School Name: Nakusp Elementary & Burton Elementary
School District: SD#10 Arrow Lakes
Inquiry Team Members: Brenna Leitch: firstname.lastname@example.org, Ben Gehrels: email@example.com, Naomi Smedbol: firstname.lastname@example.org
Inquiry Team Contact Email: email@example.com
Type of Inquiry: NOIIE
Grade Levels: Intermediate (4-7)
Curricular Area(s): Language Arts – Literacy, Language Arts – Writing, Science
Focus Addressed: Indigenous understandings (for example, Traditional Knowledge, oral history, reconciliation), Experiential learning, First Peoples Principles of Learning, Inquiry-based learning, Land, Nature or Place-based learning
In one sentence, what was your focus for the year? Incorporating core subjects and Indigenous learning meaningfully into outdoor education, to create investment in the community.
Scanning: During the scanning phase, we asked students a number of questions: 1) How does being outside affect your mood (especially in terms of feeling happy, calm, and safe)? 2) How does being outside affect your body? 3) How are you responsible for the outdoors? 4) What do you want to learn about nature? 5) Describe how nature is important to you. From their responses, we noticed that: 1) Our students love being outside, 2) They want more time outside, walks, field trips, and hands-on activities, 3) They have a positive relationships with outdoors, 4) They love play-based outdoor learning, and 5) They have some inclination to clean-up/give back but can also be oblivious to environmental impact.
As our “focus for the year” answer suggests, we had several of the First Peoples Principles of Learning at the front of our minds during the scanning phase when interacting with the kids and designing our questions: 1) Learning ultimately supports the well-being of the self, the family, the community, the land, the spirits, and the ancestors, 2) Learning is holistic, reflexive, reflective, experiential, and relational (focused on connectedness, on reciprocal relationships, and a sense of place), 3) Learning involves recognizing the consequences of one’s actions, and 4) Learning is embedded in memory, history, and story.
Focus: By encouraging and supporting the kids to explore their natural passion for local plants and landscapes in meaningful ways, we hoped to increase their connection to their community and the land on which they live and play — using memory/history/story and a sense of responsibility to drive those points home. As part of our focus, we incorporated the Leave No Trace principles and returned to them throughout our various activities, to drive home the importance of showing respect for our surroundings.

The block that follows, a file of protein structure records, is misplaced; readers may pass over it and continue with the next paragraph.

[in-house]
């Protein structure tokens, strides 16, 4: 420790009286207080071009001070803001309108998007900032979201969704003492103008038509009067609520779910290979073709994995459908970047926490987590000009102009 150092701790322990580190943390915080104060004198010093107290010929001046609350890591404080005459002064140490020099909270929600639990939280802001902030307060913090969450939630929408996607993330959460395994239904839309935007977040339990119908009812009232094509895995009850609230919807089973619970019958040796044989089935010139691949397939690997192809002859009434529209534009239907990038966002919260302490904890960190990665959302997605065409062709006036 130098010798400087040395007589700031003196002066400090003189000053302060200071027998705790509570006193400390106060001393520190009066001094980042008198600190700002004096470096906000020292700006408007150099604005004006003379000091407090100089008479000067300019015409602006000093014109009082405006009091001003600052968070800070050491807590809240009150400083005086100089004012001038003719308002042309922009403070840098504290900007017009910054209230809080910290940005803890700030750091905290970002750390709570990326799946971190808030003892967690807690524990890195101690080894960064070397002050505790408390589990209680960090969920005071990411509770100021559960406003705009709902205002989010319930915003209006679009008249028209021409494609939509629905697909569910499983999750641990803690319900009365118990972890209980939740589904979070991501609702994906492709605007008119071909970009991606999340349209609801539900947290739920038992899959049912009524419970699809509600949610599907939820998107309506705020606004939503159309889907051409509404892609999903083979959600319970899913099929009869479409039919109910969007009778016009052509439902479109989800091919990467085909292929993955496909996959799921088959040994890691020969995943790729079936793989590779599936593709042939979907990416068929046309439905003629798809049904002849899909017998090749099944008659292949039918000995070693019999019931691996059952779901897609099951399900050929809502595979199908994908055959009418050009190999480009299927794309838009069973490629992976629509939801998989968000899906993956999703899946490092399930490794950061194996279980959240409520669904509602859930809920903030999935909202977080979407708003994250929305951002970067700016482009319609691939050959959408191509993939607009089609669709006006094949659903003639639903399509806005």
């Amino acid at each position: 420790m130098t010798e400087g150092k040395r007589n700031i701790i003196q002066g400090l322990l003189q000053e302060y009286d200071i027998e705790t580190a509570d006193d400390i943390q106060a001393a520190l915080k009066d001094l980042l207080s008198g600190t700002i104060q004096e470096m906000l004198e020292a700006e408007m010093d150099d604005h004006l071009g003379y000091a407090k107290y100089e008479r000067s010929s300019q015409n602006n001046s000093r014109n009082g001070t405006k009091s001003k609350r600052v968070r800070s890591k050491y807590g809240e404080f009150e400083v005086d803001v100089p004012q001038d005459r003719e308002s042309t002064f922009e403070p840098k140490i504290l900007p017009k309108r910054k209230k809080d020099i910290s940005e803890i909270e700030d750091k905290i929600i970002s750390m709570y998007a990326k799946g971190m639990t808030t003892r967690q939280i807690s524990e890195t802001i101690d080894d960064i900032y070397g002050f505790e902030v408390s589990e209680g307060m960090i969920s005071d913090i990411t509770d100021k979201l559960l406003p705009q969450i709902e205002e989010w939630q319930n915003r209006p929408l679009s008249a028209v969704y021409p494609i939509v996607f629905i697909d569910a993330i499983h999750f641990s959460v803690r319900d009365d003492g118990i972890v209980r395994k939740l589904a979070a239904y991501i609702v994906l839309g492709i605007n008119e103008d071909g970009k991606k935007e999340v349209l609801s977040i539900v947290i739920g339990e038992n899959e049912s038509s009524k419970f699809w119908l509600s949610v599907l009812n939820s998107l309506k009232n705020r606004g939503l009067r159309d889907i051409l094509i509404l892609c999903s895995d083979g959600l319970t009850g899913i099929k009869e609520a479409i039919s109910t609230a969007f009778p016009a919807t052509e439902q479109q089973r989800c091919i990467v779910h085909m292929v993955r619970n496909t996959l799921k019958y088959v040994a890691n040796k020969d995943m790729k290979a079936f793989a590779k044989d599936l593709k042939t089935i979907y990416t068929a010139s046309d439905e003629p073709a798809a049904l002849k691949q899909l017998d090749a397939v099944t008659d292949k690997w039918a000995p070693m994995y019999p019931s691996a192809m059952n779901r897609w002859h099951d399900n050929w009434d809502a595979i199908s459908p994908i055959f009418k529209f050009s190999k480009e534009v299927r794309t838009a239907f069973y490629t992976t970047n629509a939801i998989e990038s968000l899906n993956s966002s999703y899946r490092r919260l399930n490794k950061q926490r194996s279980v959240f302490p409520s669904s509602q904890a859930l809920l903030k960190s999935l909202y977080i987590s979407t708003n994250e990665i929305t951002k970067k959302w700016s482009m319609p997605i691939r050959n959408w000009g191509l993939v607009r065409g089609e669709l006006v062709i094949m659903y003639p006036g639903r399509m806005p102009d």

Hunch: We noticed that there was a surprising amount of garbage being left out on the playground — everyone was constantly reluctant to be responsible for their own wrappers or even to just pick it up and throw it out if they saw one. Also, although the students were all at different levels in this regard, they didn’t seem to know instinctively how to tell the difference between plants and trees: what clues to look for using the five senses to distinguish one species from another. In selecting this focus area, we were hoping to deepen and enrich their perception of the world around them: to help them see a multitude of diversity instead of a “monolith forest”.
New Professional Learning: We attempted to weave our general focus area into multiple subjects across two different schools. In PE, this looked like learning and teaching a variety of traditional Indigenous games that encouraged students to practice moving deliberately, listening intently, and looking around them with purpose.